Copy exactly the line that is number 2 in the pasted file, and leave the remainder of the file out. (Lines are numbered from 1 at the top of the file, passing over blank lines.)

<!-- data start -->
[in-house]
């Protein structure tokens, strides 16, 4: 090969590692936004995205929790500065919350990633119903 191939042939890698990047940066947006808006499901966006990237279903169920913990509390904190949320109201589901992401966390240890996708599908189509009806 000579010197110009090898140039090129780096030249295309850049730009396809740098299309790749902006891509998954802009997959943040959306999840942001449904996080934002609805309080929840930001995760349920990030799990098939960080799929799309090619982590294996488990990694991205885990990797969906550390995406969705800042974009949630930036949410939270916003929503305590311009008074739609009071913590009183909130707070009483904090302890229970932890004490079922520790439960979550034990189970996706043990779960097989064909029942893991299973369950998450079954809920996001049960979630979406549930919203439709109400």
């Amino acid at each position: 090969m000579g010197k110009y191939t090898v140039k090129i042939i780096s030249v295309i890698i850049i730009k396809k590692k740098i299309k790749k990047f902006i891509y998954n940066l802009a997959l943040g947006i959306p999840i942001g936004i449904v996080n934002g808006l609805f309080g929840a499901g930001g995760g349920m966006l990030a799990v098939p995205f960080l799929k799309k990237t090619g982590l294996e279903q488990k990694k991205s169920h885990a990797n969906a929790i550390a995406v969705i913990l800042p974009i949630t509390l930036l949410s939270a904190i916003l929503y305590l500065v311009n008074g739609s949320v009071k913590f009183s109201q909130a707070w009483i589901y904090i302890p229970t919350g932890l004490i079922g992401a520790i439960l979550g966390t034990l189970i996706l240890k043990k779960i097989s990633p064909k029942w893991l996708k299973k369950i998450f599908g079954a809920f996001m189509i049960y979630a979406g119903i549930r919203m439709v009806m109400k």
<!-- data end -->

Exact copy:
């Protein structure tokens, strides 16, 4: 090969590692936004995205929790500065919350990633119903 191939042939890698990047940066947006808006499901966006990237279903169920913990509390904190949320109201589901992401966390240890996708599908189509009806 000579010197110009090898140039090129780096030249295309850049730009396809740098299309790749902006891509998954802009997959943040959306999840942001449904996080934002609805309080929840930001995760349920990030799990098939960080799929799309090619982590294996488990990694991205885990990797969906550390995406969705800042974009949630930036949410939270916003929503305590311009008074739609009071913590009183909130707070009483904090302890229970932890004490079922520790439960979550034990189970996706043990779960097989064909029942893991299973369950998450079954809920996001049960979630979406549930919203439709109400």